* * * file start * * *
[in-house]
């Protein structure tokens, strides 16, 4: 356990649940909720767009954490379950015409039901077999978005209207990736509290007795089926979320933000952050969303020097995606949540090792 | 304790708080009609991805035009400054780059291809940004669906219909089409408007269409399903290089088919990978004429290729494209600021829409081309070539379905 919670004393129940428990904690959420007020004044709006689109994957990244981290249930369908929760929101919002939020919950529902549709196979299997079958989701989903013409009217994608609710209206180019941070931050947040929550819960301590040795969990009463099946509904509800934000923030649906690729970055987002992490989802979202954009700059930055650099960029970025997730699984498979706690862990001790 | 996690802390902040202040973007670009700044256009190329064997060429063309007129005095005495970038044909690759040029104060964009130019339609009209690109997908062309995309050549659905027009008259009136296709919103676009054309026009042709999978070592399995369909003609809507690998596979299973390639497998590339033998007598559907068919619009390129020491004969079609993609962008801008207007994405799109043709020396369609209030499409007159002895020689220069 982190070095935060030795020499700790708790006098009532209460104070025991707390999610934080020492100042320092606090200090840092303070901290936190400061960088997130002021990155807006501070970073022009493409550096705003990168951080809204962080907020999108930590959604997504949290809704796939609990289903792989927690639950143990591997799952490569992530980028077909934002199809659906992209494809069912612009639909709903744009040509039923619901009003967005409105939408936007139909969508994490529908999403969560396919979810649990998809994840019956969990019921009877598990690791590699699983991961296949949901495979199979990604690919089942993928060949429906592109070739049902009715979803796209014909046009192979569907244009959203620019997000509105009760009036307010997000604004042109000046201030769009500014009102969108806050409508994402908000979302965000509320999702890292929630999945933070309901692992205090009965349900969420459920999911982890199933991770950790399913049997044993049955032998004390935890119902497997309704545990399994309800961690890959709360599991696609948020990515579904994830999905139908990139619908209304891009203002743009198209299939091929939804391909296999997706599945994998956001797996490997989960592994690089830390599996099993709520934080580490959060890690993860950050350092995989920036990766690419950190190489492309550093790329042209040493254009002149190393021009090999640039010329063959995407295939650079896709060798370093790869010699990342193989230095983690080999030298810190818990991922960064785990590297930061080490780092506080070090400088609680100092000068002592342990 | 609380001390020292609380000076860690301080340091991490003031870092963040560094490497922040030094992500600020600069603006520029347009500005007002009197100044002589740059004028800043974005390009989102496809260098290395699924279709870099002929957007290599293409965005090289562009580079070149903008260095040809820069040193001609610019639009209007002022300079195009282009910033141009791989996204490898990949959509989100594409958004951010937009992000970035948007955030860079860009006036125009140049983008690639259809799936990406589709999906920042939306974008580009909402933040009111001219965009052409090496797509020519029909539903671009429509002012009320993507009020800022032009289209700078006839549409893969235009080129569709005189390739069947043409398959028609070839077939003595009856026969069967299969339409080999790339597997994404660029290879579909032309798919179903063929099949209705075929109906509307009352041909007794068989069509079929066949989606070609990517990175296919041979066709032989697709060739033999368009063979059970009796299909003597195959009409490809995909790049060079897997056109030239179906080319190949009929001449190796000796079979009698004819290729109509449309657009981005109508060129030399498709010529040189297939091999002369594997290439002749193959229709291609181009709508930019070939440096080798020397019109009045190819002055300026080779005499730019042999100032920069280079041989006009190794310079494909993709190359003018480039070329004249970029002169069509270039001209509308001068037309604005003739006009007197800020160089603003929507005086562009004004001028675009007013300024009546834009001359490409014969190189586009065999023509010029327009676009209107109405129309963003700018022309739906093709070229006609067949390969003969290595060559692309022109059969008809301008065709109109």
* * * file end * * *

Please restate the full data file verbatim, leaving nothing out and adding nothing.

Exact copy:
[in-house]
């Protein structure tokens, strides 16, 4: 356990649940909720767009954490379950015409039901077999978005209207990736509290007795089926979320933000952050969303020097995606949540090792 | 304790708080009609991805035009400054780059291809940004669906219909089409408007269409399903290089088919990978004429290729494209600021829409081309070539379905 919670004393129940428990904690959420007020004044709006689109994957990244981290249930369908929760929101919002939020919950529902549709196979299997079958989701989903013409009217994608609710209206180019941070931050947040929550819960301590040795969990009463099946509904509800934000923030649906690729970055987002992490989802979202954009700059930055650099960029970025997730699984498979706690862990001790 | 996690802390902040202040973007670009700044256009190329064997060429063309007129005095005495970038044909690759040029104060964009130019339609009209690109997908062309995309050549659905027009008259009136296709919103676009054309026009042709999978070592399995369909003609809507690998596979299973390639497998590339033998007598559907068919619009390129020491004969079609993609962008801008207007994405799109043709020396369609209030499409007159002895020689220069 982190070095935060030795020499700790708790006098009532209460104070025991707390999610934080020492100042320092606090200090840092303070901290936190400061960088997130002021990155807006501070970073022009493409550096705003990168951080809204962080907020999108930590959604997504949290809704796939609990289903792989927690639950143990591997799952490569992530980028077909934002199809659906992209494809069912612009639909709903744009040509039923619901009003967005409105939408936007139909969508994490529908999403969560396919979810649990998809994840019956969990019921009877598990690791590699699983991961296949949901495979199979990604690919089942993928060949429906592109070739049902009715979803796209014909046009192979569907244009959203620019997000509105009760009036307010997000604004042109000046201030769009500014009102969108806050409508994402908000979302965000509320999702890292929630999945933070309901692992205090009965349900969420459920999911982890199933991770950790399913049997044993049955032998004390935890119902497997309704545990399994309800961690890959709360599991696609948020990515579904994830999905139908990139619908209304891009203002743009198209299939091929939804391909296999997706599945994998956001797996490997989960592994690089830390599996099993709520934080580490959060890690993860950050350092995989920036990766690419950190190489492309550093790329042209040493254009002149190393021009090999640039010329063959995407295939650079896709060798370093790869010699990342193989230095983690080999030298810190818990991922960064785990590297930061080490780092506080070090400088609680100092000068002592342990 | 609380001390020292609380000076860690301080340091991490003031870092963040560094490497922040030094992500600020600069603006520029347009500005007002009197100044002589740059004028800043974005390009989102496809260098290395699924279709870099002929957007290599293409965005090289562009580079070149903008260095040809820069040193001609610019639009209007002022300079195009282009910033141009791989996204490898990949959509989100594409958004951010937009992000970035948007955030860079860009006036125009140049983008690639259809799936990406589709999906920042939306974008580009909402933040009111001219965009052409090496797509020519029909539903671009429509002012009320993507009020800022032009289209700078006839549409893969235009080129569709005189390739069947043409398959028609070839077939003595009856026969069967299969339409080999790339597997994404660029290879579909032309798919179903063929099949209705075929109906509307009352041909007794068989069509079929066949989606070609990517990175296919041979066709032989697709060739033999368009063979059970009796299909003597195959009409490809995909790049060079897997056109030239179906080319190949009929001449190796000796079979009698004819290729109509449309657009981005109508060129030399498709010529040189297939091999002369594997290439002749193959229709291609181009709508930019070939440096080798020397019109009045190819002055300026080779005499730019042999100032920069280079041989006009190794310079494909993709190359003018480039070329004249970029002169069509270039001209509308001068037309604005003739006009007197800020160089603003929507005086562009004004001028675009007013300024009546834009001359490409014969190189586009065999023509010029327009676009209107109405129309963003700018022309739906093709070229006609067949390969003969290595060559692309022109059969008809301008065709109109």